A rather common resident in our compost bins, the sowbug (Porcellionides pruinosus) is a terrestrial crustacean in the order Isopoda. A sort of woodlouse, the sowbug is related to another common crustacean: the pillbug, or roly-poly. The sowbug differs from its cousin, though, in several ways. It cannot roll into a ball and is flatter and faster. It also needs a moister environment and so isn't seen out in the open very often, instead remaining under the cover of rocks and logs. Sowbugs are scavengers, and I have seen them eating dead insects, plant matter and mammal droppings. They breathe with gills, which are enclosed in a compartment on their underside. Even though they must avoid conditions that are too dry, if they are immersed in water, they will drown.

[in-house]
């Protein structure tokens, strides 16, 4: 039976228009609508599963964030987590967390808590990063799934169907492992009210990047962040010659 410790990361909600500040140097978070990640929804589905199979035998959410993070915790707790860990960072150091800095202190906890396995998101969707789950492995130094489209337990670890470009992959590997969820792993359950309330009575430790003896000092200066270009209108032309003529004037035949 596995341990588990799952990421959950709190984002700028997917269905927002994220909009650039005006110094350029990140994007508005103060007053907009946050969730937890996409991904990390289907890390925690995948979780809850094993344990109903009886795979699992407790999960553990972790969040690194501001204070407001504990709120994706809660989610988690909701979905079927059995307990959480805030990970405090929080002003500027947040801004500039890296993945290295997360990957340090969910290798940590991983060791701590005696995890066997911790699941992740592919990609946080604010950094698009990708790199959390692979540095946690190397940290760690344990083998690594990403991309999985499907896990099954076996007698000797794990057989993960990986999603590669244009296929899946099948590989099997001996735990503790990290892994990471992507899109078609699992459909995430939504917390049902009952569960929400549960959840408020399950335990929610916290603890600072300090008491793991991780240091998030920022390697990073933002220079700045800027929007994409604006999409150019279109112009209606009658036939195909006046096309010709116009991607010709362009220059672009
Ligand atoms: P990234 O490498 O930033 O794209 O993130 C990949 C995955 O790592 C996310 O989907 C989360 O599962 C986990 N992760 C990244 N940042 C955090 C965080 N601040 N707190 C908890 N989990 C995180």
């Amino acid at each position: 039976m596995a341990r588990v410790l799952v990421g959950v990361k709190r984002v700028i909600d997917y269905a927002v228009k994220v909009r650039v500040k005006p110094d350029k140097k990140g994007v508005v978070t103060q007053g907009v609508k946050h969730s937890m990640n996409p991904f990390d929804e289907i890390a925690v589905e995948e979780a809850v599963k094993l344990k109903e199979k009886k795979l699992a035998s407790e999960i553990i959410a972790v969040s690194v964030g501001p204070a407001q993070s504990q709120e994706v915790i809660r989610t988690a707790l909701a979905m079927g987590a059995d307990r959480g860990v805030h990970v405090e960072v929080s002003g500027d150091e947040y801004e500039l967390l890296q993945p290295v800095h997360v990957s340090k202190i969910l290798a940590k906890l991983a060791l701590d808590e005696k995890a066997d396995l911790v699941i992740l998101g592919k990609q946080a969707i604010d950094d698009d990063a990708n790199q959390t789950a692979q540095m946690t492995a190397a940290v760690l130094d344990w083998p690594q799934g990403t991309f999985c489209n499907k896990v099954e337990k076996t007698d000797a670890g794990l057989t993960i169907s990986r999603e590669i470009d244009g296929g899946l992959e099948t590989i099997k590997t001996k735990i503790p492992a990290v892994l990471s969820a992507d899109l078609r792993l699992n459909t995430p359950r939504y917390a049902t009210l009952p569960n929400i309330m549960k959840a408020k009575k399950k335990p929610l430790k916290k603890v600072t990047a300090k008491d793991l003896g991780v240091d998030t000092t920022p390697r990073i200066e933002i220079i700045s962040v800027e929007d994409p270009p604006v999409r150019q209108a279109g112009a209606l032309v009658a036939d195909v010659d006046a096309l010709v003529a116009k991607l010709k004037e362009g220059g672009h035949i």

This is not the only species of sowbug in our area, but it is recognizable by the pruinose, or bluish waxy coating (makes it looks sort of dusty), that provides its species name.